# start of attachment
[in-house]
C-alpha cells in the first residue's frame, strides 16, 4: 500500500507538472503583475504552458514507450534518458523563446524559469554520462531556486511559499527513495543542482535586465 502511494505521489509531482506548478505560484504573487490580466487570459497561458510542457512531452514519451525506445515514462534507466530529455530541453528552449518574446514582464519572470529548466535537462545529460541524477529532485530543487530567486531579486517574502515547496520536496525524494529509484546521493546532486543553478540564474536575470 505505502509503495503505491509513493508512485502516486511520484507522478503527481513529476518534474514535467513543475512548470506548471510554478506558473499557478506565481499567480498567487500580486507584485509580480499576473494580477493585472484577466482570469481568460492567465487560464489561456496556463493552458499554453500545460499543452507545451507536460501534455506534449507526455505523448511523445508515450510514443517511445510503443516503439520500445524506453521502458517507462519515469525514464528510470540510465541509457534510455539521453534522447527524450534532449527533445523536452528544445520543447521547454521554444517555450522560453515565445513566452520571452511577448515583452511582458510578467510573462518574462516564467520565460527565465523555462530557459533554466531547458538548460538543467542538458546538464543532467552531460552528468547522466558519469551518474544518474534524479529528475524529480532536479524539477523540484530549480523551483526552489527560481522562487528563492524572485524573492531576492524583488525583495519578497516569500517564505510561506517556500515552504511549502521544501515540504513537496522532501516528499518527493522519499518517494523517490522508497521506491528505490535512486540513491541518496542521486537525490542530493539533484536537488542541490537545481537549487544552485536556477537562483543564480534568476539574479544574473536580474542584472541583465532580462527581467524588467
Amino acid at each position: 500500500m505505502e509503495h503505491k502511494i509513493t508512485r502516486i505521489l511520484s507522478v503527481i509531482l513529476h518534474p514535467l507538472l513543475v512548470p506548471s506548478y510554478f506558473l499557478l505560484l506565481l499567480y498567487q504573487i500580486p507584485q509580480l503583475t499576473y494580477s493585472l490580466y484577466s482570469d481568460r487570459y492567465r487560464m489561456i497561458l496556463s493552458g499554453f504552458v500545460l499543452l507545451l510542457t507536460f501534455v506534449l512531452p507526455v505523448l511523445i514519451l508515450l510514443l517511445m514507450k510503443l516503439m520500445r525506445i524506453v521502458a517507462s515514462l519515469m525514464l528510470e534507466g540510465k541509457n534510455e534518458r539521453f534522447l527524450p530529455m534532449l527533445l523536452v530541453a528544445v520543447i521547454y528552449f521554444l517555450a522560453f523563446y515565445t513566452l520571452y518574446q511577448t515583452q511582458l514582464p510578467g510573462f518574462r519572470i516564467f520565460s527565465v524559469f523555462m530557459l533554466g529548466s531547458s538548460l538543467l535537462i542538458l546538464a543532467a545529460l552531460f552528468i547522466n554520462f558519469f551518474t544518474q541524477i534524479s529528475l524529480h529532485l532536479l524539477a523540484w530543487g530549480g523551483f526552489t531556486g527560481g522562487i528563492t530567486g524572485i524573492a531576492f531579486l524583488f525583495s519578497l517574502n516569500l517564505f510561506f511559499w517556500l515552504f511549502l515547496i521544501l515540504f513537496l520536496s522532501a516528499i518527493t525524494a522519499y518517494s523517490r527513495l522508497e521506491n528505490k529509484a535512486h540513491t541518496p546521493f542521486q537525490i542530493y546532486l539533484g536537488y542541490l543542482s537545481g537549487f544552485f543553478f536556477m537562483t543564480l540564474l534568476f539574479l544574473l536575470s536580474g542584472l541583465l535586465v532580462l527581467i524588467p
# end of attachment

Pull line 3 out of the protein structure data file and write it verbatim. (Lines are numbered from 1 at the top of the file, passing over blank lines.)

Amino acid at each position: 500500500m505505502e509503495h503505491k502511494i509513493t508512485r502516486i505521489l511520484s507522478v503527481i509531482l513529476h518534474p514535467l507538472l513543475v512548470p506548471s506548478y510554478f506558473l499557478l505560484l506565481l499567480y498567487q504573487i500580486p507584485q509580480l503583475t499576473y494580477s493585472l490580466y484577466s482570469d481568460r487570459y492567465r487560464m489561456i497561458l496556463s493552458g499554453f504552458v500545460l499543452l507545451l510542457t507536460f501534455v506534449l512531452p507526455v505523448l511523445i514519451l508515450l510514443l517511445m514507450k510503443l516503439m520500445r525506445i524506453v521502458a517507462s515514462l519515469m525514464l528510470e534507466g540510465k541509457n534510455e534518458r539521453f534522447l527524450p530529455m534532449l527533445l523536452v530541453a528544445v520543447i521547454y528552449f521554444l517555450a522560453f523563446y515565445t513566452l520571452y518574446q511577448t515583452q511582458l514582464p510578467g510573462f518574462r519572470i516564467f520565460s527565465v524559469f523555462m530557459l533554466g529548466s531547458s538548460l538543467l535537462i542538458l546538464a543532467a545529460l552531460f552528468i547522466n554520462f558519469f551518474t544518474q541524477i534524479s529528475l524529480h529532485l532536479l524539477a523540484w530543487g530549480g523551483f526552489t531556486g527560481g522562487i528563492t530567486g524572485i524573492a531576492f531579486l524583488f525583495s519578497l517574502n516569500l517564505f510561506f511559499w517556500l515552504f511549502l515547496i521544501l515540504f513537496l520536496s522532501a516528499i518527493t525524494a522519499y518517494s523517490r527513495l522508497e521506491n528505490k529509484a535512486h540513491t541518496p546521493f542521486q537525490i542530493y546532486l539533484g536537488y542541490l543542482s537545481g537549487f544552485f543553478f536556477m537562483t543564480l540564474l534568476f539574479l544574473l536575470s536580474g542584472l541583465l535586465v532580462l527581467i524588467p